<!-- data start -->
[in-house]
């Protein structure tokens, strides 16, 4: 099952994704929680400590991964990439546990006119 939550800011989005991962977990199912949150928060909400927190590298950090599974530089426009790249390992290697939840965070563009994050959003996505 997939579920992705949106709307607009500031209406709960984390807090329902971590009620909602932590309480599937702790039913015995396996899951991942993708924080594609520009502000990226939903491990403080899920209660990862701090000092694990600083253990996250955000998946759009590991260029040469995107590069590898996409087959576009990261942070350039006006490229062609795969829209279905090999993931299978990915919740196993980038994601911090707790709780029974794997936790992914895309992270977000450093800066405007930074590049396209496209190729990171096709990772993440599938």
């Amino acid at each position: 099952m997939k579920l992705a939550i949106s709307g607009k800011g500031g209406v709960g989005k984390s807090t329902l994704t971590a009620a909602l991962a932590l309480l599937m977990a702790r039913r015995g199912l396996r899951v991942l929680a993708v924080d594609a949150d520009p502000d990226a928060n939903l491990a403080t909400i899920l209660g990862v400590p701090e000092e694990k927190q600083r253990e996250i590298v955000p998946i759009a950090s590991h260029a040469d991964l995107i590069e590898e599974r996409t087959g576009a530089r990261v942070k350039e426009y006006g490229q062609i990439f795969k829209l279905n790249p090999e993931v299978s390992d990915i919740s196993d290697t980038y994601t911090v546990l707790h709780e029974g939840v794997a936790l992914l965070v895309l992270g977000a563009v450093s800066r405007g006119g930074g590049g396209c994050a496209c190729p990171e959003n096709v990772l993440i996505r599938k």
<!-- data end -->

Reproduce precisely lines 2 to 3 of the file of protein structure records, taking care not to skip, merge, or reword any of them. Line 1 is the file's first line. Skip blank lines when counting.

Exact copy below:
């Protein structure tokens, strides 16, 4: 099952994704929680400590991964990439546990006119 939550800011989005991962977990199912949150928060909400927190590298950090599974530089426009790249390992290697939840965070563009994050959003996505 997939579920992705949106709307607009500031209406709960984390807090329902971590009620909602932590309480599937702790039913015995396996899951991942993708924080594609520009502000990226939903491990403080899920209660990862701090000092694990600083253990996250955000998946759009590991260029040469995107590069590898996409087959576009990261942070350039006006490229062609795969829209279905090999993931299978990915919740196993980038994601911090707790709780029974794997936790992914895309992270977000450093800066405007930074590049396209496209190729990171096709990772993440599938």
């Amino acid at each position: 099952m997939k579920l992705a939550i949106s709307g607009k800011g500031g209406v709960g989005k984390s807090t329902l994704t971590a009620a909602l991962a932590l309480l599937m977990a702790r039913r015995g199912l396996r899951v991942l929680a993708v924080d594609a949150d520009p502000d990226a928060n939903l491990a403080t909400i899920l209660g990862v400590p701090e000092e694990k927190q600083r253990e996250i590298v955000p998946i759009a950090s590991h260029a040469d991964l995107i590069e590898e599974r996409t087959g576009a530089r990261v942070k350039e426009y006006g490229q062609i990439f795969k829209l279905n790249p090999e993931v299978s390992d990915i919740s196993d290697t980038y994601t911090v546990l707790h709780e029974g939840v794997a936790l992914l965070v895309l992270g977000a563009v450093s800066r405007g006119g930074g590049g396209c994050a496209c190729p990171e959003n096709v990772l993440i996505r599938k």